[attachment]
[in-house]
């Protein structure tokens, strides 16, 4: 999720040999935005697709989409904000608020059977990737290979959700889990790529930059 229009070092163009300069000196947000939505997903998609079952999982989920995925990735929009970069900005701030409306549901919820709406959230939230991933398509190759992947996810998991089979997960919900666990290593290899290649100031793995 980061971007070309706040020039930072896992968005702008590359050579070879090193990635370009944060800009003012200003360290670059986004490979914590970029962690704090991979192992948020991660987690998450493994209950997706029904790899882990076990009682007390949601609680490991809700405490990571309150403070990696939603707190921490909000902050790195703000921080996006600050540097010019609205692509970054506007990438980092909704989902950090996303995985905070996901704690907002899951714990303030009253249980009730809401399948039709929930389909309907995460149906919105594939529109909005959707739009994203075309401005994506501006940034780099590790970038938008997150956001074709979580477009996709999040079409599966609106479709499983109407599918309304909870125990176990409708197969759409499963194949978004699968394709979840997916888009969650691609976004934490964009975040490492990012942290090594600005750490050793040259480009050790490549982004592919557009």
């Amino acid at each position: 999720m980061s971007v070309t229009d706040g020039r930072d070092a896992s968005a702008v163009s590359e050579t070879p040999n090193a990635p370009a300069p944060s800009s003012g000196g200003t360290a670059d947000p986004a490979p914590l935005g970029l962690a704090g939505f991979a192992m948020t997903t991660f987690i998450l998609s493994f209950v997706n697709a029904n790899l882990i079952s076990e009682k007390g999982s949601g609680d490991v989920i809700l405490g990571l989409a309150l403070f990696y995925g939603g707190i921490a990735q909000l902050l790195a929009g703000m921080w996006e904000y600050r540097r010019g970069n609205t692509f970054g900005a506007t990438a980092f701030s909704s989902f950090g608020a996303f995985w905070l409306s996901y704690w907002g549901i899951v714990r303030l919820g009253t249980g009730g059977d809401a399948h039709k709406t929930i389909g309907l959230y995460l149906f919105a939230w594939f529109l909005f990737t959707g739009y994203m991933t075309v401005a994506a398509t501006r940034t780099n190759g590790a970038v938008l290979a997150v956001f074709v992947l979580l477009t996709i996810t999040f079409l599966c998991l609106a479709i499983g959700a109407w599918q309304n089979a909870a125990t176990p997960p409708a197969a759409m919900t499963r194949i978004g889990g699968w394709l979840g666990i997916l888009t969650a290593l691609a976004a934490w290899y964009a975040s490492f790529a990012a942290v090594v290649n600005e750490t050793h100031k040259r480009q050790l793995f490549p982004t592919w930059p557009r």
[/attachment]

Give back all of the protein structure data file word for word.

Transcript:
[in-house]
């Protein structure tokens, strides 16, 4: 999720040999935005697709989409904000608020059977990737290979959700889990790529930059 229009070092163009300069000196947000939505997903998609079952999982989920995925990735929009970069900005701030409306549901919820709406959230939230991933398509190759992947996810998991089979997960919900666990290593290899290649100031793995 980061971007070309706040020039930072896992968005702008590359050579070879090193990635370009944060800009003012200003360290670059986004490979914590970029962690704090991979192992948020991660987690998450493994209950997706029904790899882990076990009682007390949601609680490991809700405490990571309150403070990696939603707190921490909000902050790195703000921080996006600050540097010019609205692509970054506007990438980092909704989902950090996303995985905070996901704690907002899951714990303030009253249980009730809401399948039709929930389909309907995460149906919105594939529109909005959707739009994203075309401005994506501006940034780099590790970038938008997150956001074709979580477009996709999040079409599966609106479709499983109407599918309304909870125990176990409708197969759409499963194949978004699968394709979840997916888009969650691609976004934490964009975040490492990012942290090594600005750490050793040259480009050790490549982004592919557009």
């Amino acid at each position: 999720m980061s971007v070309t229009d706040g020039r930072d070092a896992s968005a702008v163009s590359e050579t070879p040999n090193a990635p370009a300069p944060s800009s003012g000196g200003t360290a670059d947000p986004a490979p914590l935005g970029l962690a704090g939505f991979a192992m948020t997903t991660f987690i998450l998609s493994f209950v997706n697709a029904n790899l882990i079952s076990e009682k007390g999982s949601g609680d490991v989920i809700l405490g990571l989409a309150l403070f990696y995925g939603g707190i921490a990735q909000l902050l790195a929009g703000m921080w996006e904000y600050r540097r010019g970069n609205t692509f970054g900005a506007t990438a980092f701030s909704s989902f950090g608020a996303f995985w905070l409306s996901y704690w907002g549901i899951v714990r303030l919820g009253t249980g009730g059977d809401a399948h039709k709406t929930i389909g309907l959230y995460l149906f919105a939230w594939f529109l909005f990737t959707g739009y994203m991933t075309v401005a994506a398509t501006r940034t780099n190759g590790a970038v938008l290979a997150v956001f074709v992947l979580l477009t996709i996810t999040f079409l599966c998991l609106a479709i499983g959700a109407w599918q309304n089979a909870a125990t176990p997960p409708a197969a759409m919900t499963r194949i978004g889990g699968w394709l979840g666990i997916l888009t969650a290593l691609a976004a934490w290899y964009a975040s490492f790529a990012a942290v090594v290649n600005e750490t050793h100031k040259r480009q050790l793995f490549p982004t592919w930059p557009r």